In this post, we do our best to list and link to selected North Carolina property tax decisions which we believe to be key to the area. We also try to provide a brief description of what we think the case says. Our goal is to regularly update this post as we become aware of new decisions worthly of inclusion. If any of our readers are aware of a case that should be on this list but is missing, let us know in the comments or through the "Contact Us" tab and we will consider adding it.
- 411-417 West Fourth Street (F.W. Woolworth Company, Lessee), 282 N.C. 71, 191 S.E.2d 692 (1972)(Holding that the right to a hearing by and relief from the County Board of Equalization and Review is not limited to the owner in fee simple of the assessed property or to other taxpayers seeking a higher value upon that property).
- AMP, Inc., 287 N.C. 547, 215 S.E.2d 752(1975)(Holding that ad valorem tax assessments are presumed to be correct, and that a taxpayer may rebut this presumption by producing competent material and substantial evidence that tends to show that (1) the taxing jurisdiction used an arbitrary or illegal mthod of valuation and (2) the assessment substantially exceeded the true value in money of the property).
- IMB Credit Corp., 186 N.C.App. 223, 650 S.E.2d 828 (2007)(Clarifying that the taxpayer has the initial burden of production - not persuasion - to offer competent, material and substantial evidence that tends to show the taxing jurisdiction's appraisal relies on illegal or arbitrary valuation methods and substantially overstates true value).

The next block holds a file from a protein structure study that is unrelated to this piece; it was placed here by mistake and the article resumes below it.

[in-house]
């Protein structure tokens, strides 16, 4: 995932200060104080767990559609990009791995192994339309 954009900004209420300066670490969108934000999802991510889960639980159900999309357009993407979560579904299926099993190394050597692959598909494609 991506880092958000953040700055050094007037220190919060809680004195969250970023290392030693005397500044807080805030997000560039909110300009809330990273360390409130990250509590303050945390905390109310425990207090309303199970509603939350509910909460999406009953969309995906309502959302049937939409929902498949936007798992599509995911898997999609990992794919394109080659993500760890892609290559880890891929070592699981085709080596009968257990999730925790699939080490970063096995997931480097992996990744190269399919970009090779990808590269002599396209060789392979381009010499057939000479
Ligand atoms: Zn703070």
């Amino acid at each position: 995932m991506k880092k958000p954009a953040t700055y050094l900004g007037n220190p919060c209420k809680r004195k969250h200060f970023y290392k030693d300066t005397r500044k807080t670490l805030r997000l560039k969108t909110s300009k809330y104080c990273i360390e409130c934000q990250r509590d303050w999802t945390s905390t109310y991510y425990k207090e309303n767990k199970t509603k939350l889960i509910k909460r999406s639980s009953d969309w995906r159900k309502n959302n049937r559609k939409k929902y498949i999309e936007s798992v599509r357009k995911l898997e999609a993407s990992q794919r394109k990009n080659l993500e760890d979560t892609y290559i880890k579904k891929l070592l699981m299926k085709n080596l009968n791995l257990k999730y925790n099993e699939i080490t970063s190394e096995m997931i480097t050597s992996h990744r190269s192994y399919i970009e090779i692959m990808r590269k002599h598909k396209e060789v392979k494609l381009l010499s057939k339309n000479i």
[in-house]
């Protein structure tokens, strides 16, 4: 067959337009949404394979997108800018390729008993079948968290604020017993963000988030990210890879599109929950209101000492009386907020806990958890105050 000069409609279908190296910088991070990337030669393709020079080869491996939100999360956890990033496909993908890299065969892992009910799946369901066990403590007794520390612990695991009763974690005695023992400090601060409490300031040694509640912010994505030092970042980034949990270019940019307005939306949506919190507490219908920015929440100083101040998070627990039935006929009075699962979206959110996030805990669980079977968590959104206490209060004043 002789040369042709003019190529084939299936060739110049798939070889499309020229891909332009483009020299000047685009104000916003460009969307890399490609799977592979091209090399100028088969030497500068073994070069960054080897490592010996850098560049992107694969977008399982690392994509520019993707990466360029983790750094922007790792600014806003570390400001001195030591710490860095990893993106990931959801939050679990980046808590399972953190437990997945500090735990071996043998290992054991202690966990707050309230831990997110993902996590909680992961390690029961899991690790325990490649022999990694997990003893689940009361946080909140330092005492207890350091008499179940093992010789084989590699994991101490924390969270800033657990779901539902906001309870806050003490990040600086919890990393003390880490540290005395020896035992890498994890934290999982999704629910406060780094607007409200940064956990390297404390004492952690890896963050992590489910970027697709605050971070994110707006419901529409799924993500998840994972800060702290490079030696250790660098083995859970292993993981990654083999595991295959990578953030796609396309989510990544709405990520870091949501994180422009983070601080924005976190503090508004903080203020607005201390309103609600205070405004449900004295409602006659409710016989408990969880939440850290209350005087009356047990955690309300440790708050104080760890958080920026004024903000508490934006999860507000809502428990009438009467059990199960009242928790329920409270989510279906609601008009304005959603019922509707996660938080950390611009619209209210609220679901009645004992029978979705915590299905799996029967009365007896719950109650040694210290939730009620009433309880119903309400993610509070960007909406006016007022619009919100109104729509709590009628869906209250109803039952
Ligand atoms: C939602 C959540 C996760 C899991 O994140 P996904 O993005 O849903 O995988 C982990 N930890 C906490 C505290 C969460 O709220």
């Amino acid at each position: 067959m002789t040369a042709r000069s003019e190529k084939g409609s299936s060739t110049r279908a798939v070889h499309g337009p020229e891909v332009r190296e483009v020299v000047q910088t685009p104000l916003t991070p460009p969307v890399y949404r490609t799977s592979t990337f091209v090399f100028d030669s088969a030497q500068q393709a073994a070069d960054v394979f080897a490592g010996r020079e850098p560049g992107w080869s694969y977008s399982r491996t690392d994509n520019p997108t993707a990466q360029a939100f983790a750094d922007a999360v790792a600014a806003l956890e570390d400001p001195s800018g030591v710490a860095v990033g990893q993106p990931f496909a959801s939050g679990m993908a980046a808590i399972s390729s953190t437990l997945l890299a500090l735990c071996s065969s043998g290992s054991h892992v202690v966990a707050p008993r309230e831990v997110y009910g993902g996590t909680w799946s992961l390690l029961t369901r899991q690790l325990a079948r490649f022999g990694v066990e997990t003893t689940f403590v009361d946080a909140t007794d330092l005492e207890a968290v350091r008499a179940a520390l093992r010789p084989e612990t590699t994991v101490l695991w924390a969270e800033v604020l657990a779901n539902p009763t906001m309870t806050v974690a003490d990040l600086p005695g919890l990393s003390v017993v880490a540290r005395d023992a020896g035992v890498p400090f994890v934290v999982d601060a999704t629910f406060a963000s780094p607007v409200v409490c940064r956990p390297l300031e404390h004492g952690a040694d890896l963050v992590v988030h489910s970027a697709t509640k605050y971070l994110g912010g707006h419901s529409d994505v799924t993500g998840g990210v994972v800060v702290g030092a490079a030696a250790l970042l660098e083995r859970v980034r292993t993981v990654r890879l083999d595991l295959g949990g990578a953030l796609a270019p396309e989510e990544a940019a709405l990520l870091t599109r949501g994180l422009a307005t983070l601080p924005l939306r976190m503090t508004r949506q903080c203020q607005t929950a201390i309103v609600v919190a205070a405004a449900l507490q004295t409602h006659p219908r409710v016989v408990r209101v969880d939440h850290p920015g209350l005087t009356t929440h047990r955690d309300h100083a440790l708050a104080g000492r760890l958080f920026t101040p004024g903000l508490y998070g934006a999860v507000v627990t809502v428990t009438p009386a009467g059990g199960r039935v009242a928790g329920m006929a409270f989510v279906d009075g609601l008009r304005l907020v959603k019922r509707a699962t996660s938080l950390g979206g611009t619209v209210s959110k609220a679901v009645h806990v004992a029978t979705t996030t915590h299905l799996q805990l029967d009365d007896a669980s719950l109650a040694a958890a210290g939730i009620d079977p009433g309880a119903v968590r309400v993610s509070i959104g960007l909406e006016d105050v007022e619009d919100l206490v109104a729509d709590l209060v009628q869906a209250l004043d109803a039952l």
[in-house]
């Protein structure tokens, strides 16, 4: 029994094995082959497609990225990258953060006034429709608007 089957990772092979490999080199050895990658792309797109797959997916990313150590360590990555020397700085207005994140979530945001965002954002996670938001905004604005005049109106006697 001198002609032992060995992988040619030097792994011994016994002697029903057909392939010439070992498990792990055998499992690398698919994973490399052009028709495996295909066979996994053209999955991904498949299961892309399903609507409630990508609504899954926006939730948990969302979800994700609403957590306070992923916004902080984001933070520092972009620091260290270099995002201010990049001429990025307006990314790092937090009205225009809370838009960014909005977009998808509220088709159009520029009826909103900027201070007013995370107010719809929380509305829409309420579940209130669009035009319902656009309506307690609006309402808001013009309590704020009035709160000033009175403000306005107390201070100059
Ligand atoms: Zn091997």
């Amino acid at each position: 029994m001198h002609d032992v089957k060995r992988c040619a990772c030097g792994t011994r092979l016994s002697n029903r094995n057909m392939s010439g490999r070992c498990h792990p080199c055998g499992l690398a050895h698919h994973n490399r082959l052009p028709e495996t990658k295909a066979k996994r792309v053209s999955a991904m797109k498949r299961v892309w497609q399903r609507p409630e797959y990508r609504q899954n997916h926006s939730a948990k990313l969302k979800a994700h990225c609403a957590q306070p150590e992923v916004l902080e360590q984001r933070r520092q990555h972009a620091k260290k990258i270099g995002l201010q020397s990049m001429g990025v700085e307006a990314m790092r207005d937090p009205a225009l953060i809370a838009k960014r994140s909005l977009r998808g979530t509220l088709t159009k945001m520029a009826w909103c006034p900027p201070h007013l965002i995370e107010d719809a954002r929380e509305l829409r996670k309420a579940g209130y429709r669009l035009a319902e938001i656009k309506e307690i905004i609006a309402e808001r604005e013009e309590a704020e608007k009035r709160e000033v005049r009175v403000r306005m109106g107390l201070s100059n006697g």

- Louisiana Pacific Corporation, No. COA10-500 (December 7, 2010)(Holding that where a taxpayer does not meet the requirement of North Carolina General Statute Section 105-290(e) by filing a notice of appeal to the Property Tax Commission within thirty days of a local Board of Equalization and Review Decision, the Property Tax Commission lacks subject matter jurisdiction to decide the taxpayer's appeal. This is so regardless of any equitable considerations, including whether taxpayer was ever given an opportunity to be heard before the Board of Equalization and Review prior to its decision).
- Perry-Griffin Foundation, 108 N.C.App. 383, 424 S.E.2d 212 (1989)(Holding that legal restraints upon alienation of property should be considered when determining the market value of said property for ad valorem tax purposes).
- Property of Pine Raleigh Corporation, 258 N.C. 398, 128 S.E.2d 855 (1963)(Holding that a taxpayer's failure to appeal an assessment in the first year of a revaluation schedule does not preclude its appeal in later years of that revaluation schedule).
- S. Ry. Co., 313 N.C. 177, 328 S.E.2d 235 (1985)(Holding that once the taxpayer successfully rebuts the presumption of correctness of an ad valorem tax assessment, the burden of production and persuasion shifts to the taxing jurisdiction to prove that its methods would in fact produce true values).
- Thetford Properties, 87 PTC 94, Unpublished Final Decision of the NC Property Tax Commission (1989) (Holding that (1) allocated values in bulk sales do not necessarily reflect market value where the properties where not marketed to the public and where there is no evidence to show that the allocation reflected market value; and (2) voluntary restrictions placed upon property should not be considered when determining the market value of said property for ad valorem tax purposes).
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